I am sure most people remember the summer of 1994. This was the year that the blockbuster animated feature "The Lion King" took the world by storm. With its massive success in the theaters, as well as VHS sales, it was only right that there be a video game made for it.
Welcome to the Lion King section of Final Fantasy Kingdom. I know this is perhaps the furthest title covered by myself, but this one has a special place for me. Both lovingly, as well as hated.
The Lion King is my favorite animated feature of all time. There are a good many great ones, but there is only ONE Lion King. When it was released, it saw the release of a video game version for the SNES and Sega Genesis systems. I of course ran right out and bought my copy of the game. I was mesmerized by the shear beauty of the game at first. The scenery and detail was just stunning. The colors were great, and boasted some graphics that, for the time, were marvelous. What I did not expect was the overwhelming difficulty. I figured that being it was The Lion King, it would be garnered a more kid orientated game. And after playing the games I had to that point, I considered myself to be able to beat this one easily...I was wrong.
The game proved to be a challenge and then some. And after that it was even more challenging. It took me about 3 weeks to finally get to the jungle stage. It was there that I encountered "The Waterfall of logs". And like so many others, that is where my game ended. I got so frustrated after spending about an hour on those logs to find I had moved less than an inch up, that I threw the controller at the TV. My Mother made me get rid of the game. I was so disappointed with the fact that a simple platform game had me whipped. It was scarring I assure you. (Not really, but it sounds good huh?)
Fast Forward to 2005, and the release of Kingdom Hearts II. Once again, the great Pride Lands have made their way into the video game world. It was then I thought back tot The Lion King, and wondered if I could now beat it. I could never find an emulator that worked right, nor could I find a actual ROM of the game. So I let it slide silently out of my mind for another couple of years. A few weeks ago, for some reason, I was looking through some roms, not even thinking about the game, when I came across it. My old friend was sitting there, taunting me to play it again. So I did.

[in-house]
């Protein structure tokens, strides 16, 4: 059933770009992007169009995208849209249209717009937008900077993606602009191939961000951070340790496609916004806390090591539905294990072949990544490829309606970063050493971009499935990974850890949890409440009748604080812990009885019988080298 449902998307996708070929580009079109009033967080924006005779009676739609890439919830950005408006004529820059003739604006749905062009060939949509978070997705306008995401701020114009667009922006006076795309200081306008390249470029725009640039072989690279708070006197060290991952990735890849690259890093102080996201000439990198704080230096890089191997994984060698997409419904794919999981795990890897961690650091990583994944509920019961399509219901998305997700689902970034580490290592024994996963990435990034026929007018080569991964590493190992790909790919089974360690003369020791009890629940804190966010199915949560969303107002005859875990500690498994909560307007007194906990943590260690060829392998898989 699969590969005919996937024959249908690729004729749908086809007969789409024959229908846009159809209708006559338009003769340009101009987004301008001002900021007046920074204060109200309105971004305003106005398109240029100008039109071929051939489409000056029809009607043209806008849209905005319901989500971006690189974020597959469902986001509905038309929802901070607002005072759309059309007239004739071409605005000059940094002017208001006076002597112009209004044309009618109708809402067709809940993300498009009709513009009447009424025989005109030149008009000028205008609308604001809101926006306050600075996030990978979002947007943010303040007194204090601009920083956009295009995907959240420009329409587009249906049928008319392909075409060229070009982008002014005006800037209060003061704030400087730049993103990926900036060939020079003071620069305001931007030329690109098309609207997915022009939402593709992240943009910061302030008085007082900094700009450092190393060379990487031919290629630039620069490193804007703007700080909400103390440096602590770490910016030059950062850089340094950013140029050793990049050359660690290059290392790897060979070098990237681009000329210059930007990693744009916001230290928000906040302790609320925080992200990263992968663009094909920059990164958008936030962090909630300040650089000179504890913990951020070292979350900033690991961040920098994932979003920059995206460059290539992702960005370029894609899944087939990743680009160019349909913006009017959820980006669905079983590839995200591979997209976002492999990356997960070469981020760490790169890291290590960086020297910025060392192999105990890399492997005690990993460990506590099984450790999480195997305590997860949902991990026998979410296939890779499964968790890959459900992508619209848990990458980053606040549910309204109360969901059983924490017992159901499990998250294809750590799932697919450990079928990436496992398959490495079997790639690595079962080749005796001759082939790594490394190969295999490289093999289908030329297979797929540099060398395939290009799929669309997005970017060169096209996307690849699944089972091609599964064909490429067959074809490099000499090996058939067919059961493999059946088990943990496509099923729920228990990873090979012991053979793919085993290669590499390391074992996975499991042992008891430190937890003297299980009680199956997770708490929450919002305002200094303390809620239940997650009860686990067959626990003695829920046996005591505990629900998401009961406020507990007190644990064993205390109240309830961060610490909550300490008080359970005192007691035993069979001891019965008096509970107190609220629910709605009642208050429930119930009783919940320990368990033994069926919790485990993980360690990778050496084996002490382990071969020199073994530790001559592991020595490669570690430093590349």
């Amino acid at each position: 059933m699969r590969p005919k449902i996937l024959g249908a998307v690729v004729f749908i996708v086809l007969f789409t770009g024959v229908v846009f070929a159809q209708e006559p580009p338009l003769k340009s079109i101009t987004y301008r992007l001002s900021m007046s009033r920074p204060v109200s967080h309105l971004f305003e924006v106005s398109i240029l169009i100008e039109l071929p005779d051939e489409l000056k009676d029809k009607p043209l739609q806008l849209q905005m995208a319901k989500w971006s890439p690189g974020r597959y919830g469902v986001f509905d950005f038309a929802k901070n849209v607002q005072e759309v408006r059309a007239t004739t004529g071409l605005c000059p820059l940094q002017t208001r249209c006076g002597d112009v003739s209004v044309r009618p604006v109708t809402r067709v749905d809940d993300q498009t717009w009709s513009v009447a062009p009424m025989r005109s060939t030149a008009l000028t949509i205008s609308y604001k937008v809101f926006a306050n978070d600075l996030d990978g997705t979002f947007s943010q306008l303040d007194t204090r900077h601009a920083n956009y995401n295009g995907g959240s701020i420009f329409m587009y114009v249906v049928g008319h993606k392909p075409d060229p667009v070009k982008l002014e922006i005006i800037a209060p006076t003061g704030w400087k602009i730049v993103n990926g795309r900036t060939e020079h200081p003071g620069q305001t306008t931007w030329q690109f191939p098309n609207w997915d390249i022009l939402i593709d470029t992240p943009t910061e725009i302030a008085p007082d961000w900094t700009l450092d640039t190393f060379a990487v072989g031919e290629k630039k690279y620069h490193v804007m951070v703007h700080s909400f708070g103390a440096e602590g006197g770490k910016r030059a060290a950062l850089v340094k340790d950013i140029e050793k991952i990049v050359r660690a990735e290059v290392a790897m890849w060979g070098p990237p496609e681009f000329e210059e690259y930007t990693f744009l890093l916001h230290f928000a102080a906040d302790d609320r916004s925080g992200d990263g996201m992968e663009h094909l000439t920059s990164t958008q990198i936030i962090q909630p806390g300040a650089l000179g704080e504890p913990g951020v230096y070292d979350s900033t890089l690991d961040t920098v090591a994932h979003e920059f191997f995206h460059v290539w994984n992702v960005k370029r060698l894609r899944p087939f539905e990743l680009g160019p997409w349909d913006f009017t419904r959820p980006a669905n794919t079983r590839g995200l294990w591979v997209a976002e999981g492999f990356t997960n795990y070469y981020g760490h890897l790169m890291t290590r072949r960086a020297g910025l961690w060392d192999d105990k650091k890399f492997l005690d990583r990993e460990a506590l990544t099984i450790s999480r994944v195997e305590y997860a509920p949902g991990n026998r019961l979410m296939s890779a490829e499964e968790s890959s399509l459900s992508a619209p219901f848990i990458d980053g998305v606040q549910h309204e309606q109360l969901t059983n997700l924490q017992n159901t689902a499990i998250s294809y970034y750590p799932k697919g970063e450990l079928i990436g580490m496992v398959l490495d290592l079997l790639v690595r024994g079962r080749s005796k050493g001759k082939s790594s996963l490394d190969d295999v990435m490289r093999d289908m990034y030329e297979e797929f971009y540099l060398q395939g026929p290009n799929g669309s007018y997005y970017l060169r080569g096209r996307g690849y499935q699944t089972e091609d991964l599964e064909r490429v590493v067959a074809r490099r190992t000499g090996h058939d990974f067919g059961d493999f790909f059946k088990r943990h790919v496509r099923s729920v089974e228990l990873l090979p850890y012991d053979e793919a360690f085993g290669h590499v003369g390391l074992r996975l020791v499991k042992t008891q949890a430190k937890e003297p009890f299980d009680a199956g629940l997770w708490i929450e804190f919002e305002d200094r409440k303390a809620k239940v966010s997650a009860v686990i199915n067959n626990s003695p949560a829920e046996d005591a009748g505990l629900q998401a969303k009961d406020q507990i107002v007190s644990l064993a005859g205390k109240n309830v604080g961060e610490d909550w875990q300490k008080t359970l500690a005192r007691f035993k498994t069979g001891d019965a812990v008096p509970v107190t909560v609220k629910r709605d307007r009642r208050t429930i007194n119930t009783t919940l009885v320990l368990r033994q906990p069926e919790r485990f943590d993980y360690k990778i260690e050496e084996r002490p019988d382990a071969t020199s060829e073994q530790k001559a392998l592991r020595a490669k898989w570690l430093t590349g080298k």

Believe it or not, I still have not defeated the game. I do not know what it is about this title, that even after over 14 years have passed, but I still cannot beat it. This time though, I did get passed that lousy waterfall, and all the way to the end. Enough to get what enemies there were, maps of the different stages, and screenshots of this and that. So I decided to place it in Final Fantasy Kingdom as "The most difficult platform I have ever played".
The game itself is very similar to the movie, in the different stages follow the different scenarios in the film. Such as there is a section where Simba must make his way through with the help of the animals from his fantasy of when he is king. The theme song is playing in the background. There is even a level, where you have to dodge the stampeding Wildebeests, as they charge down he ravine.
Graphically, the game is pretty good. The character sprites are very much like the actual characters from the movie. The backgrounds are simply amazing, even now. They are lush, detailed, and most are rich in colors of all kinds. There are few enemies in the game, less than a handful, but they are also well detailed. There is small voicing in the game, such as Simba saying "Cool", when he gets a bug, or "Ouch" when he is hit. There are small, what would be considered cut scenes, between several of the stages, that are parts of the actual story line. This was a major rarity in the time of the SNES. That said, they are not the cut scenes people of today are expecting from a game. Still it is one of the first games to provide both voicing and cut scenes in a game. Most of the voicing was done by the original character voices from the film, such as Johnathon Taylor Thomas providing young Simba, and James Earl Jones providing Mufasa.
The story, is non-existent, in terms of the game. But there is little need of one, since it follows the movie very well. You are in control of Simba, as he travels through different points in the story of the movie. After you pass the jungle level, you will then take control of the adult Simba.
The music of the game is alos taken form the movie, and is done quite well in the game. Through each level, you are given a different score from the film. The sound is of great quality for the SNES, and is one of the better sounding games on the system.
Overall, this is a tough game, even 14 years after its first release. If you can find a copy of this game, I would suggest getting a hold of it, and seeing how far you can get. Don't worry about being laughed at for playing it. Most who are laughing...are actually the ones who could not beat it.